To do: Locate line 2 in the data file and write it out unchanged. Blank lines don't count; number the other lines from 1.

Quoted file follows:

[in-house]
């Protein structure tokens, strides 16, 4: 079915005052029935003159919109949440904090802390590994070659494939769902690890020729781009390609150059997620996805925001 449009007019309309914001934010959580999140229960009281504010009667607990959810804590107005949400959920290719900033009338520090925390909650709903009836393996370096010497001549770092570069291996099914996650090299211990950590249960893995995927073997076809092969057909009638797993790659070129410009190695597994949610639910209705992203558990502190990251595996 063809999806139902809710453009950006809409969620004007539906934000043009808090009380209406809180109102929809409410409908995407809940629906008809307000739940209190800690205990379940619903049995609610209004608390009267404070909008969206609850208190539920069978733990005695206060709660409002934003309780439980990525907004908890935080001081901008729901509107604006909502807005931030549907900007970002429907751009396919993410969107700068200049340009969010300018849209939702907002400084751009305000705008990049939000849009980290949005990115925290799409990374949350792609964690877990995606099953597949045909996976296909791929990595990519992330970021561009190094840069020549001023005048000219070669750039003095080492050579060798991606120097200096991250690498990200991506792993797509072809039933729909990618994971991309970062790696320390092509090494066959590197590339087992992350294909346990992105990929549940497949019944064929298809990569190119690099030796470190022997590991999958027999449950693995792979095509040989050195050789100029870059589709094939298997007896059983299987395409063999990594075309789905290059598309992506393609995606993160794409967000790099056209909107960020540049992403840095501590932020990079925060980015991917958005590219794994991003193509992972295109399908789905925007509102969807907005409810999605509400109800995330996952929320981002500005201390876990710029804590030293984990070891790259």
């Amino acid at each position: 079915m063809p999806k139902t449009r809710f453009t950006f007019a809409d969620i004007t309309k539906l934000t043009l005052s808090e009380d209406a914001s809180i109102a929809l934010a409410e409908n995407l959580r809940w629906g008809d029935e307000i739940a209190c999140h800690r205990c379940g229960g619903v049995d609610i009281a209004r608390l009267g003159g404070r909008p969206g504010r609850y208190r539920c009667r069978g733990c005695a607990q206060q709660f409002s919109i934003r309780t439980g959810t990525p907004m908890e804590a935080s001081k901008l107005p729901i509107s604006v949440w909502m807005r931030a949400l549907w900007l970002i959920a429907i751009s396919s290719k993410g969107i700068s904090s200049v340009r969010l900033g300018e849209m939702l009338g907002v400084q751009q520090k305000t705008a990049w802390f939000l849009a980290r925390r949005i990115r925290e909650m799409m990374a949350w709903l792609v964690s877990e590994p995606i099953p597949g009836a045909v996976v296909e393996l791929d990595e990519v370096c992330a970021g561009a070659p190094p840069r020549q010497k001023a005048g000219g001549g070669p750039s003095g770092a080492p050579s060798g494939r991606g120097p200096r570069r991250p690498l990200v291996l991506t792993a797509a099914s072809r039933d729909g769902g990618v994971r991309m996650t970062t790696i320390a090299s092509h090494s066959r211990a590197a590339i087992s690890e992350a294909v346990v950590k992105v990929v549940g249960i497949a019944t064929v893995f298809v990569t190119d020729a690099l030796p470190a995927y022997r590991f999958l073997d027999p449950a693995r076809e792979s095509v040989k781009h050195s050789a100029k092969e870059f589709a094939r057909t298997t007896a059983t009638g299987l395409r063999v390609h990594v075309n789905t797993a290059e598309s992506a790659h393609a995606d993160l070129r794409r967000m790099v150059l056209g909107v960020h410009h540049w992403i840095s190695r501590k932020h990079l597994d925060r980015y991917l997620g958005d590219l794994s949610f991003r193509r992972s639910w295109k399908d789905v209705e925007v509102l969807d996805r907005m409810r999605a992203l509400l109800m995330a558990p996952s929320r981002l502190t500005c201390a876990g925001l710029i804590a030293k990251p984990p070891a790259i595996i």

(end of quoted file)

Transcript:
């Protein structure tokens, strides 16, 4: 079915005052029935003159919109949440904090802390590994070659494939769902690890020729781009390609150059997620996805925001 449009007019309309914001934010959580999140229960009281504010009667607990959810804590107005949400959920290719900033009338520090925390909650709903009836393996370096010497001549770092570069291996099914996650090299211990950590249960893995995927073997076809092969057909009638797993790659070129410009190695597994949610639910209705992203558990502190990251595996 063809999806139902809710453009950006809409969620004007539906934000043009808090009380209406809180109102929809409410409908995407809940629906008809307000739940209190800690205990379940619903049995609610209004608390009267404070909008969206609850208190539920069978733990005695206060709660409002934003309780439980990525907004908890935080001081901008729901509107604006909502807005931030549907900007970002429907751009396919993410969107700068200049340009969010300018849209939702907002400084751009305000705008990049939000849009980290949005990115925290799409990374949350792609964690877990995606099953597949045909996976296909791929990595990519992330970021561009190094840069020549001023005048000219070669750039003095080492050579060798991606120097200096991250690498990200991506792993797509072809039933729909990618994971991309970062790696320390092509090494066959590197590339087992992350294909346990992105990929549940497949019944064929298809990569190119690099030796470190022997590991999958027999449950693995792979095509040989050195050789100029870059589709094939298997007896059983299987395409063999990594075309789905290059598309992506393609995606993160794409967000790099056209909107960020540049992403840095501590932020990079925060980015991917958005590219794994991003193509992972295109399908789905925007509102969807907005409810999605509400109800995330996952929320981002500005201390876990710029804590030293984990070891790259």